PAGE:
That’s the question in a makeover of the iconic Coney Island boardwalk in Brooklyn, New York. The debate over the last year or so has become an interesting intersection of emotion, aesthetics, climate change and cold hard cash. Everyone loves the old-fashioned East Coast boardwalks. Mayor Michael Bloomberg began the discussion with a decree that the boardwalk could not be built with the same tropical hardwood used in the previous boardwalk.
In a speech to the United Nations General Assembly in 2008, Mayor Bloomberg said: “Our City’s agencies will immediately reduce their use of tropical hardwoods by 20 percent. They will do that by specifying domestic wood, recycled plastic lumber, and other materials in the design of park benches and other construction projects.”
City officials originally opted for an all-concrete boardwalk for a variety of reasons, including economic. According to city officials, concrete costs $90 per square-foot, compared to $114 per square foot for a concrete slab topped with recycled plastic lumber. Fans of the old boardwalk howled at the outrage. A concrete boardwalk? As of April, 2011, New York City Parks Department officials proposed use of concrete for a strip down the middle of the Boardwalk with wood-plastic composite on either side.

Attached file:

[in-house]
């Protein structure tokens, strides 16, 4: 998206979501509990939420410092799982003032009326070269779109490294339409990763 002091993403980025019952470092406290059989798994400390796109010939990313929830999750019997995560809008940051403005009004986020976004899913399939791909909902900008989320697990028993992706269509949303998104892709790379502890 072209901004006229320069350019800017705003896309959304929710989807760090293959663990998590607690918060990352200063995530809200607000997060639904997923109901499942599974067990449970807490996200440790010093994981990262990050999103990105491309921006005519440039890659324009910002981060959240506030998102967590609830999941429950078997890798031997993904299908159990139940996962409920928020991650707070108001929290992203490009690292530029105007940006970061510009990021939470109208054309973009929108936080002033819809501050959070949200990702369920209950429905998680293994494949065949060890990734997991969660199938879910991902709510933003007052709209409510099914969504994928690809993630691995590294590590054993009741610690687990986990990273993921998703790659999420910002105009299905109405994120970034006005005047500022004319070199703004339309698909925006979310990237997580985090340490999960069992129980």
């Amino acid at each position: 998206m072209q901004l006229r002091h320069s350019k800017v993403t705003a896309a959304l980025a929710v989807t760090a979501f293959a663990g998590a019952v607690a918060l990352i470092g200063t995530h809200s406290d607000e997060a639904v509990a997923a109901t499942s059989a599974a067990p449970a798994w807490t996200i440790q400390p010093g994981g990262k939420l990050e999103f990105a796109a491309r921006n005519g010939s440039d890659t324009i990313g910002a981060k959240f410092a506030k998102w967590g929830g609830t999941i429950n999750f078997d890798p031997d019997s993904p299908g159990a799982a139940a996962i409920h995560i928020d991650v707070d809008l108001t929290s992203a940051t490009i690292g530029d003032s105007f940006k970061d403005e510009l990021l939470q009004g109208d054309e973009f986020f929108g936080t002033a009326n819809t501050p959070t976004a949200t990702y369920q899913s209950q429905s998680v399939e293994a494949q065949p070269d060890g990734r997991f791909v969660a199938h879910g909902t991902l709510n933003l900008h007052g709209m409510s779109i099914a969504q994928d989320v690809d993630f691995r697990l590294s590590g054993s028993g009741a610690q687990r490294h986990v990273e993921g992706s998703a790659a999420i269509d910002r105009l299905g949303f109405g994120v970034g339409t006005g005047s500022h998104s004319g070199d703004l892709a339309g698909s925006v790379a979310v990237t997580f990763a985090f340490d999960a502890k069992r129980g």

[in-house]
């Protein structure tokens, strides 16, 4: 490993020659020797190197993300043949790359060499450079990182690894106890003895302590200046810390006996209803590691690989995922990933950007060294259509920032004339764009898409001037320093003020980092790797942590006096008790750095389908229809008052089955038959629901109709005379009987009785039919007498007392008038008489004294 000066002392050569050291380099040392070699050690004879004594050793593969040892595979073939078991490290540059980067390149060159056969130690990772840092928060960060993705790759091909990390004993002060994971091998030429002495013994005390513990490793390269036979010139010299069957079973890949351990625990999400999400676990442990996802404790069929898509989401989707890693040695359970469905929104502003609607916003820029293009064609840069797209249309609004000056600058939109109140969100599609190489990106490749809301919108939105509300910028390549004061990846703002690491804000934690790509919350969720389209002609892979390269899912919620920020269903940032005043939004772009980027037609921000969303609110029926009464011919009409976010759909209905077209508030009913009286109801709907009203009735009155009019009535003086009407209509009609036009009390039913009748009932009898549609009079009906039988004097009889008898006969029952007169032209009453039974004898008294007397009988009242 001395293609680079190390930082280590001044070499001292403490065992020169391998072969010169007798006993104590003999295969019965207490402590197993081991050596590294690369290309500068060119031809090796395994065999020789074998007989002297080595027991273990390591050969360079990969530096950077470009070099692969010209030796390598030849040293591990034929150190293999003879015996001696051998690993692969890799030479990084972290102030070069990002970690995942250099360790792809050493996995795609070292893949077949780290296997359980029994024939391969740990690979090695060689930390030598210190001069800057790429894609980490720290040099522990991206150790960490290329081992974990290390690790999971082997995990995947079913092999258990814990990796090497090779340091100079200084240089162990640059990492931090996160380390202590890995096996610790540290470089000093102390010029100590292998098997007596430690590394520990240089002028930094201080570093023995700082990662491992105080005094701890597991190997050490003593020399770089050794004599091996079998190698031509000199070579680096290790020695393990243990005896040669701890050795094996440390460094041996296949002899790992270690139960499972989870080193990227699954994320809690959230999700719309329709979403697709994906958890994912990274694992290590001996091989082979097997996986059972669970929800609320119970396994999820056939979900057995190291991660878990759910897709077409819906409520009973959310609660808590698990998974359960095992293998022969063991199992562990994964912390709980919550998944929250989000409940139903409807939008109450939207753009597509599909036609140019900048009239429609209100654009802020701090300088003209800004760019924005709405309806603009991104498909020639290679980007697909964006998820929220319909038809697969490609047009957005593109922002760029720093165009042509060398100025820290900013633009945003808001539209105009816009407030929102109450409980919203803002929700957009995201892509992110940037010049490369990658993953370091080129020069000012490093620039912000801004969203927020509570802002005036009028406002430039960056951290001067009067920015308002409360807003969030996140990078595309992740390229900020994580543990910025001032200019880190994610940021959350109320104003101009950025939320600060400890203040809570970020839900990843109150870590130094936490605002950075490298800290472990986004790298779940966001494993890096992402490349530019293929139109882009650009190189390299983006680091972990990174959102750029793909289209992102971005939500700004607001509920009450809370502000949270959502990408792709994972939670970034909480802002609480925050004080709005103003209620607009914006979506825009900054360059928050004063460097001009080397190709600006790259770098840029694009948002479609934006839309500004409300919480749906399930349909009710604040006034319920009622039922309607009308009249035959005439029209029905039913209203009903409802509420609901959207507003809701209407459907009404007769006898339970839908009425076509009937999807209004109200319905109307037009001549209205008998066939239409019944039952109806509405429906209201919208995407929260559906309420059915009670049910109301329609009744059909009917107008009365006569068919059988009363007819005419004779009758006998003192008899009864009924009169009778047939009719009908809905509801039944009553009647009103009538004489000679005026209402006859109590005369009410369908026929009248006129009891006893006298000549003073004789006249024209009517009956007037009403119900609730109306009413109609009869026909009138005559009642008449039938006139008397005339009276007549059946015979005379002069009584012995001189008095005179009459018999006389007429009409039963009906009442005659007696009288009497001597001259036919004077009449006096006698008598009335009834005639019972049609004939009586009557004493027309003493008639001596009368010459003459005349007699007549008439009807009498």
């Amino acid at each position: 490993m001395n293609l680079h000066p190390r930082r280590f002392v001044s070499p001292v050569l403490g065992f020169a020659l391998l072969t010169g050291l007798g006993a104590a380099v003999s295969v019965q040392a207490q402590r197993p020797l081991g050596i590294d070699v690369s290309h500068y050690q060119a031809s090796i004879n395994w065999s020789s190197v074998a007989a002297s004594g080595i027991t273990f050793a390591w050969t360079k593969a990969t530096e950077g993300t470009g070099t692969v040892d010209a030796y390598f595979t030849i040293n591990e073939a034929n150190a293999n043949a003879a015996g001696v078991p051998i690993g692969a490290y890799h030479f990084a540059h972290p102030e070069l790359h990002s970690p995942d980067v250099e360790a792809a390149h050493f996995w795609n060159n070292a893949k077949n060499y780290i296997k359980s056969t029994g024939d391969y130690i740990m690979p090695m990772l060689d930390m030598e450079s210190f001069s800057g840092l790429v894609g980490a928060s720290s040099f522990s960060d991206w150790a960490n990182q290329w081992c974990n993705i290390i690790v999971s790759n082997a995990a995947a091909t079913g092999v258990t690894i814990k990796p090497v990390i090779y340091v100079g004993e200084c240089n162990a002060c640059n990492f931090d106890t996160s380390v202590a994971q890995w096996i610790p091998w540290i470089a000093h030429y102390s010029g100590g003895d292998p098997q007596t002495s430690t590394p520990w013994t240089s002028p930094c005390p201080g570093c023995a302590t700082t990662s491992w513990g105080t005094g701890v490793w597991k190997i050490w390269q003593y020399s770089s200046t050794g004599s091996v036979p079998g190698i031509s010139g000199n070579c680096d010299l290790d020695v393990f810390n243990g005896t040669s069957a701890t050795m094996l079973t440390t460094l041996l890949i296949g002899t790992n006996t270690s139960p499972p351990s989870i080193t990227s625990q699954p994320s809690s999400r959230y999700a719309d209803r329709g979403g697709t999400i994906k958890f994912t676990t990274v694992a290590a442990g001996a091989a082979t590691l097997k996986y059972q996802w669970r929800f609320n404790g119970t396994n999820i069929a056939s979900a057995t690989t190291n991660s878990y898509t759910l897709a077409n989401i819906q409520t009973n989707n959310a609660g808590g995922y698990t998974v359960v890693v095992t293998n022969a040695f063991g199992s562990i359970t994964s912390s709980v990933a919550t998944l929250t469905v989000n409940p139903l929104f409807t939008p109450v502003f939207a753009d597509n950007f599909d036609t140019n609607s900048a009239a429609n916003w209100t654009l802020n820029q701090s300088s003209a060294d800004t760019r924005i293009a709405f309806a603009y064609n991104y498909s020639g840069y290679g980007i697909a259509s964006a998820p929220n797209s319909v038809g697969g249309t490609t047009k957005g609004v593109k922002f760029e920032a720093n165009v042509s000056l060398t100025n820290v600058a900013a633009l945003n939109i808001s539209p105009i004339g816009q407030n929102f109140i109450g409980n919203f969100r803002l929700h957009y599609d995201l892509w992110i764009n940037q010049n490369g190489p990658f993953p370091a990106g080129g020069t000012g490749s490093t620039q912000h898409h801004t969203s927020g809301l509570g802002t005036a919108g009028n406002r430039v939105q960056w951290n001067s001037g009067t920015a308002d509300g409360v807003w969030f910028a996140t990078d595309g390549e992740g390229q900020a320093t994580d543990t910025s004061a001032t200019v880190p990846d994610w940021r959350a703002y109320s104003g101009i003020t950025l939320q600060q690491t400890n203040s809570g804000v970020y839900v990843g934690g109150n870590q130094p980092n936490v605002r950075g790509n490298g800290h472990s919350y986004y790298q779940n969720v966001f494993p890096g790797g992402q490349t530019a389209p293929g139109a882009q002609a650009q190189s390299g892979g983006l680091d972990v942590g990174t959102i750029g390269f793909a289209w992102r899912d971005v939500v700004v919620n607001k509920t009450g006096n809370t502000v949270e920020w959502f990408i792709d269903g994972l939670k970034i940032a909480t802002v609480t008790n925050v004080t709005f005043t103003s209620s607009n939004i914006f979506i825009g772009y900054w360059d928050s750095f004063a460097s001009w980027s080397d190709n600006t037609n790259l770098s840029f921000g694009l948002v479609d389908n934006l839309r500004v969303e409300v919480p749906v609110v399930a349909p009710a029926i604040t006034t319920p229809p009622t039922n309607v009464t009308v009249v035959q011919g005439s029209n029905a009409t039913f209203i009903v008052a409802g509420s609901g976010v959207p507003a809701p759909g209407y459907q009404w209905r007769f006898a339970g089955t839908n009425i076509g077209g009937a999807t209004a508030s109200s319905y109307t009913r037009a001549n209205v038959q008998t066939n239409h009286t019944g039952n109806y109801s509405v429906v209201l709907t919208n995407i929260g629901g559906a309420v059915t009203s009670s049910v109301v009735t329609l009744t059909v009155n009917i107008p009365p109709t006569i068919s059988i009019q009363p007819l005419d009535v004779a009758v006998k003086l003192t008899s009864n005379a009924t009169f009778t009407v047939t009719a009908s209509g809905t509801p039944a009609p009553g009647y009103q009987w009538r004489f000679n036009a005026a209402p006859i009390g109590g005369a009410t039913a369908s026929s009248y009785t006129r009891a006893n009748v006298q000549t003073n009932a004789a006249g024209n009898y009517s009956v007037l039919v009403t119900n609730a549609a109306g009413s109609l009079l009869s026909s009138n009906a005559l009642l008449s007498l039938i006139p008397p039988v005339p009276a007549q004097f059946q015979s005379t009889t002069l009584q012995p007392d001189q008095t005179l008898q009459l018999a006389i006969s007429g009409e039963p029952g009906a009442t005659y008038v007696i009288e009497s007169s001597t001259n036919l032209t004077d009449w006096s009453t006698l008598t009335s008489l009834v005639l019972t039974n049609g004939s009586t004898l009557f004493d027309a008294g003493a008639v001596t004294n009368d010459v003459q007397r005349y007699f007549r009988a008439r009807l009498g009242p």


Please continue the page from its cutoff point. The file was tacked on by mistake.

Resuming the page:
That decision made no one happy, but it looks like it might stand.
Many of the new adhesives we're featuring in this slideshow are for use in automotive and other transportation applications. The rest of these new products are for a wide variety of applications including aviation, aerospace, electrical motors, electronics, industrial, and semiconductors.
A Columbia University team working on molecular-scale nano-robots with moving parts has run into wear-and-tear issues. They've become the first team to observe in detail and quantify this process, and are devising coping strategies by observing how living cells prevent aging.
Many of the new materials on display at MD&M West were developed to be strong, tough replacements for metal parts in different kinds of medical equipment: IV poles, connectors for medical devices, medical device trays, and torque-applying instruments for orthopedic surgery. Others are made for close contact with patients.
New sensor technology integrates sensors, traces, and electronics into a smart fabric for wearables that measures more dimensions -- force, location, size, twist, bend, stretch, and motion -- and displays data in 3D maps.
As we saw on the show floor this week at the Pacific Design & Manufacturing and co-located events in Anaheim, Calif., 3D printing is contributing to distributed manufacturing and being reinvented by engineers for their own needs. Meanwhile, new fasteners are appearing for wearable consumer and medical devices and Baxter Robot has another software upgrade.
Focus on Fundamentals consists of 45-minute on-line classes that cover a host of technologies. You learn without leaving the comfort of your desk. All classes are taught by subject-matter experts and all are archived. So if you can't attend live, attend at your convenience.